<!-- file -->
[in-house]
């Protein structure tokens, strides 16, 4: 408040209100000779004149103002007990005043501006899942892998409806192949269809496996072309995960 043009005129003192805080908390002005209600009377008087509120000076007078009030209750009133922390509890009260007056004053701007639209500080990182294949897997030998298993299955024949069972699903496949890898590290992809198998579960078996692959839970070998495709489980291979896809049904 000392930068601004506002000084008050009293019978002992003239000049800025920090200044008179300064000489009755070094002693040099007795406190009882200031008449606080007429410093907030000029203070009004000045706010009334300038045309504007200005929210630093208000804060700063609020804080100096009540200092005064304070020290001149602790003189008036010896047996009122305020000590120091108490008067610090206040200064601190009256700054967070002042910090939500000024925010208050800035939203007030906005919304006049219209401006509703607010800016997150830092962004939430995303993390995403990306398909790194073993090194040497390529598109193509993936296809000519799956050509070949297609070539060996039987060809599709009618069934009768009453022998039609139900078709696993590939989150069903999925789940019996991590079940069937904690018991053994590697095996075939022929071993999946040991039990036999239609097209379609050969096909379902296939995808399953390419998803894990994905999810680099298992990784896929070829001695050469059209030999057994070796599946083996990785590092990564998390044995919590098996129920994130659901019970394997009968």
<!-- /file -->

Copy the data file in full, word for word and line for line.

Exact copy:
[in-house]
């Protein structure tokens, strides 16, 4: 408040209100000779004149103002007990005043501006899942892998409806192949269809496996072309995960 043009005129003192805080908390002005209600009377008087509120000076007078009030209750009133922390509890009260007056004053701007639209500080990182294949897997030998298993299955024949069972699903496949890898590290992809198998579960078996692959839970070998495709489980291979896809049904 000392930068601004506002000084008050009293019978002992003239000049800025920090200044008179300064000489009755070094002693040099007795406190009882200031008449606080007429410093907030000029203070009004000045706010009334300038045309504007200005929210630093208000804060700063609020804080100096009540200092005064304070020290001149602790003189008036010896047996009122305020000590120091108490008067610090206040200064601190009256700054967070002042910090939500000024925010208050800035939203007030906005919304006049219209401006509703607010800016997150830092962004939430995303993390995403990306398909790194073993090194040497390529598109193509993936296809000519799956050509070949297609070539060996039987060809599709009618069934009768009453022998039609139900078709696993590939989150069903999925789940019996991590079940069937904690018991053994590697095996075939022929071993999946040991039990036999239609097209379609050969096909379902296939995808399953390419998803894990994905999810680099298992990784896929070829001695050469059209030999057994070796599946083996990785590092990564998390044995919590098996129920994130659901019970394997009968």